75.4%
70%
82.2% 78.8%
77.4% 74.8% 74.0% 74.6% 74.0% 74.4% 73.7%
72.6% 74.5% 70.7%
55.0% 57.3% 52.7%
50.4% 48.2% 48.3% 48.6% 49.1% 50.8% 50.4% 48.5% 50.0% 46.9%
50%
60%
40%
30%
28.0%
20%
22.5% 19.2%
18.3% 16.7% 17.4% 17.7% 18.7% 18.5% 18.6% 18.0%
20.3%18.1%
10%
0%
2000
2001
2002
2003
first 3
2004
2005
2006
2007
first 10
2008
2009
2010
2011
2012
first 20
• 18,1% of traffic in the 3 first ports, 70,7% in the first 20
• Less concentration of cruise calls than pax movements
Source: MedCrusie Statistics Report 2013 (4th edition)
Mediterranean 7 & 14 day Routes
(Ships travel @18 knots * 14 hours)
Venice, Italy
Marseille
Barcelona, Spain
Savona
Livorno
Civitavecchia;
Dubrovnik, Croatia
Bari Italy
Napoli
Palma Mallorca
Tunis
Catania
Valletta, Malta
Istanbul, Turkey
Athens
Kusadasi
Haifa &
Ashdod
Santorini
Mykynos
Limissol, Cyprus
Alexandria, Egypt
Bringing more ports in the game
• Beyond the world-famous marquee ports
– Absolutely necessary for every itinerary
– attract passengers and sell the cruise itinerary.
• Bring in discovery ports
– The concept: one that is not world-famous, but
provides a different sense to the cruise passenger
V. Take advantage of potential new
Markets
• Drive-to Train-to Homeports
–
–
–
–
–
–
France- Marseille, Toulon
Italy-Savona, Genoa, Civita, Napoli, Catania, Venice, Bari
Spain-Barcelona, Valencia, Malaga, Mallorca
Scandanavia- Copenhagen, Oslo, Stockholm
UK- Southampton
Germany - Kiel, Hamburg, Copenhagen,
… need to address the impact
• Environmental impact generated by cars and road
transport
• Development planning of tourist destinations
• Preserve natural resources and offer environmental
quality.
• Overall: balance maritime and tourism dimensions
of cruise activities.
Med ports
Work to sustain the effective and efficient way that have
served the market
•
– Capacity
– Berth allocation –MedCruise guidelines
– Pricing
– Ground transportation and access
– Passenger and luggage (terminal)
• Addressing users requirement and in parallel several considerations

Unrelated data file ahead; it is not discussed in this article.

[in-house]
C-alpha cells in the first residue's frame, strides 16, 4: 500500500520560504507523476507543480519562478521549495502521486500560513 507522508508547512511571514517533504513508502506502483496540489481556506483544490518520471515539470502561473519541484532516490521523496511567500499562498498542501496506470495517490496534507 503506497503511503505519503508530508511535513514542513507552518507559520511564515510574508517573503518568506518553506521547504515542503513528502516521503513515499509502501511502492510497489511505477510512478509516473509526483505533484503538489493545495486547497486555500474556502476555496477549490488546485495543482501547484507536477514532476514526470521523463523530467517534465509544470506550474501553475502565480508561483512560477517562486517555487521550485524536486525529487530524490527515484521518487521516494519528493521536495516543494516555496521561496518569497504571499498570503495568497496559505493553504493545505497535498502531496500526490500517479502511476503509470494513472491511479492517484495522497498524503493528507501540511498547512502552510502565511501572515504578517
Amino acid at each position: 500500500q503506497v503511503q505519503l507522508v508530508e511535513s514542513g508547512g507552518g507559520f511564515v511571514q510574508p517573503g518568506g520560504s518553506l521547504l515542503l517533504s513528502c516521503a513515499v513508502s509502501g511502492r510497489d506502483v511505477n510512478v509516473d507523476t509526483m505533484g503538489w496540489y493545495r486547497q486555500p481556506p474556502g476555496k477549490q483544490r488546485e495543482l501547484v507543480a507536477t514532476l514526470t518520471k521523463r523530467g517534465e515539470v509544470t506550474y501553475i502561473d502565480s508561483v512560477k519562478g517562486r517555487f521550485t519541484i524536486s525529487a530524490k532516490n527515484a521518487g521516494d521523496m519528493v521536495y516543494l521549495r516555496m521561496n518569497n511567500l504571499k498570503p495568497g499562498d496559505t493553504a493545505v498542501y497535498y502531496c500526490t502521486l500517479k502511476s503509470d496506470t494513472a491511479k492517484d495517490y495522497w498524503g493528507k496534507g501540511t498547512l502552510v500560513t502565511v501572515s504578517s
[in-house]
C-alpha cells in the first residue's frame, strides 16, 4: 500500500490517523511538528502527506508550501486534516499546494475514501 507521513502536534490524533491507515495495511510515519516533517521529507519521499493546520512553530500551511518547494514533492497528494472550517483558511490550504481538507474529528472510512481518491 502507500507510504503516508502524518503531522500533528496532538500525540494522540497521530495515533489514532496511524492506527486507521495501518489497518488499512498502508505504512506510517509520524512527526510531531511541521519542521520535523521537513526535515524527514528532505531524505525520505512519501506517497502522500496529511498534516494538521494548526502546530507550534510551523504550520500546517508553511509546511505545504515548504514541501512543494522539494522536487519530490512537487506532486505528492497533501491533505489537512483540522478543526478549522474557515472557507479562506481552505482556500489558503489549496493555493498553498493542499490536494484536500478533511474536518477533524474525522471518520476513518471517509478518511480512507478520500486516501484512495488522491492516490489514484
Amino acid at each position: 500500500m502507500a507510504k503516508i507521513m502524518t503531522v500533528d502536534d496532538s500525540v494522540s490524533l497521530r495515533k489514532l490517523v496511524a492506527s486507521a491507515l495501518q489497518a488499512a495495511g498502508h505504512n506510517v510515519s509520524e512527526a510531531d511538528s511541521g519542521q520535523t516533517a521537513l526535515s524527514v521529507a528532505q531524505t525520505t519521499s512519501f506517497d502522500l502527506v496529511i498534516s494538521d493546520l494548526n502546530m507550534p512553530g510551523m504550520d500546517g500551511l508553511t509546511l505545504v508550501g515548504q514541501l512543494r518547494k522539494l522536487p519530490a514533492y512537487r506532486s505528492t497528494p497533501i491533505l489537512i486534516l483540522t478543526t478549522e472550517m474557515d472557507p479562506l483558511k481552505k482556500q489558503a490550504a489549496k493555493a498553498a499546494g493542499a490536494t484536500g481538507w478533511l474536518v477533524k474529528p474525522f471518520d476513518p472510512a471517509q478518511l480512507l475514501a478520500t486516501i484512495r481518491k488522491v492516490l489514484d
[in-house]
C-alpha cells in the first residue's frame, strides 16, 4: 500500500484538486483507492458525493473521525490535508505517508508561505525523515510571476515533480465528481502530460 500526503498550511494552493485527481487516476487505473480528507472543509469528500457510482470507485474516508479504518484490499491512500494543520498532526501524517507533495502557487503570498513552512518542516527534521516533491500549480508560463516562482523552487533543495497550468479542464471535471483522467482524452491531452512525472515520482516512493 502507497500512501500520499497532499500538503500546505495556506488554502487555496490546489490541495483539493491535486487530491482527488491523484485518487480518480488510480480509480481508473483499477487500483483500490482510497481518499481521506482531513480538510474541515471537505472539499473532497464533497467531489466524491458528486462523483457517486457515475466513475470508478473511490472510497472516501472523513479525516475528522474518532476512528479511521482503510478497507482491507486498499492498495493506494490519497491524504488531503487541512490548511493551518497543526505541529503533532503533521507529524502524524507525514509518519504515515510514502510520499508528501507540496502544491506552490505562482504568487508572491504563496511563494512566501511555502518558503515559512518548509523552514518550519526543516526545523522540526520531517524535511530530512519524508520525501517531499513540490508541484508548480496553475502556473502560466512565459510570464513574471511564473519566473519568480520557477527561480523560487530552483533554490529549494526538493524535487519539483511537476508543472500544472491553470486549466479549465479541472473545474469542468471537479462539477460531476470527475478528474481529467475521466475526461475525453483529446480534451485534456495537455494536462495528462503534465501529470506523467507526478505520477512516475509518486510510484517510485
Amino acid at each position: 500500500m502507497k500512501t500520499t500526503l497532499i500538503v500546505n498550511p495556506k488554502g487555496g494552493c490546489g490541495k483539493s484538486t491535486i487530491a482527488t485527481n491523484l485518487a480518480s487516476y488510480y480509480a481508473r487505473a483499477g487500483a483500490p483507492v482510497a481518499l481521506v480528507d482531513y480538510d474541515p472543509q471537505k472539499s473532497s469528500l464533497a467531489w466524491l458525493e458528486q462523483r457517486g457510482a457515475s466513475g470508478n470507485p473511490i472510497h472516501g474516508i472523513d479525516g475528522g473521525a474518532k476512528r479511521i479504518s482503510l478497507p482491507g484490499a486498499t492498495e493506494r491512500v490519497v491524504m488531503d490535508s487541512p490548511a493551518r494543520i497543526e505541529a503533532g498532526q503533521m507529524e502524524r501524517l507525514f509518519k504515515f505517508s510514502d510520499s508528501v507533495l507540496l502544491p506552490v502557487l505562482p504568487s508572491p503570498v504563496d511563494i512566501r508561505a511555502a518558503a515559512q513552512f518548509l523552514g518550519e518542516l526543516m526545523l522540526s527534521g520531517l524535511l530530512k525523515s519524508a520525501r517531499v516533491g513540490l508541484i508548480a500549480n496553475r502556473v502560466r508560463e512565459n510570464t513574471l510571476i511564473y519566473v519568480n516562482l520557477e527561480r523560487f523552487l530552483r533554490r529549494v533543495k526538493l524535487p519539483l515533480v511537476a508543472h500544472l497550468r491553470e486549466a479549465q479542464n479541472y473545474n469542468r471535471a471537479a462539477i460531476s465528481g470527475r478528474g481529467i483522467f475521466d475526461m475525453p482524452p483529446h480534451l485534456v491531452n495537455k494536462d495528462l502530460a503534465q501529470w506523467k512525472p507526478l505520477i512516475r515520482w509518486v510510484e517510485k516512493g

–
–
–
–
Regulations – ISPS Code
People – background and training
Equipment – modern, efficient and used correctly
Processes, plans, procedures
MedCruise
Policy Matters of importance to MedCruise:
•
•
•
•
•
•
Emissions.
Global – Climate Change. CO2.
Local – Health issues SOx, NOx,.
Shore-side Electricity
Sulphur Directive
Waste management
Packaging
Define a plan for the recovery or re-use of 30%
Bio-waste
Act a plan for the re-use of
Paper
Define a plan for the recovery or re-use of 40%
90%
MedCruise
Increasing waste management efficiency
MATERIALS
IMPACTS
GLASS
10-12 t CO2 eq/cruise
-> 530,000 kg CO2 eq/year
ALUMINIUM
10 t CO2 eq/cruise
-> 490,000 kg CO2 eq/year
PLASTIC
7 t CO2 eq/cruise
-> 370,000 kg CO2 eq/year
PAPER/CARDBOARD
3,5 t CO2 eq/cruise
-> 180,000 kg CO2 eq/year
TOTAL
30 t CO2 eq/cruise
-> 1,600,000 kg CO2eq/year
MEASURE of the
ENVIRONMENTAL IMPACTS:
CO2 emissions eq (i.e.
Greenhouse Gas emissions)
Equivalent to:
•
Using a car for 1 year for
1,000 passengers
•
CO2 absorbed by 1,000
trees
•
Emissions from a small
industrial plant
MedCruise
European Directive on waste (Reduction,
Re-use, Recycling) and Marpol Annex V.
Source: Costa Departments: Fleet Operations and Environmental Management
MedCruise
Source: Costa Departments: Fleet Operations and Environmental Management
MedCruise
• Euro-Mediterranean network of ports for the
cooperation in the management of waste
– To maximise the opportunity of waste recovery
– To improve energy efficiency
– To quantify the reduction of CO2 emissions deriving from
sustainable management.
– To define a new type of voluntary certification regarding the
treatment of waste

European Directive on waste (Reduction, Re-use,
Recycling) and Marpol Annex V.
The issue: Emmissions
• GHG emissions from shipping
– 4% of the EU GHG emissions.
– expected to increase significantly in the future.
– the only transport mode not included in the EU GHG
emissions reduction commitment (yet?)
• CO2 emissions from maritime transport related to intraEU routes
– +48% between 1990 and 2008.
– +51% by 2050 - despite the adoption of minimum ship
efficiency standards for new ships by the International
Maritime Organisation (IMO) in 2012.
The issue: emissions
• Welcome the intention to create a European system of
monitoring, reporting and verification (MRV) of carbon
dioxide (CO2) emissions from large ships as from 2018.
– a prerequisite for setting both emission reduction targets and for any
market-based measure or efficiency standard
• But don’t create modal disadvantages
– i.e. like those created due to customs and formalities when use shortsea shipping
– Blue Belt strategy needs to be a reality by 2015 if Europe 2020
strategy is going to succeed.
Thank you
Thanos Pallis
Secretary General MedCruise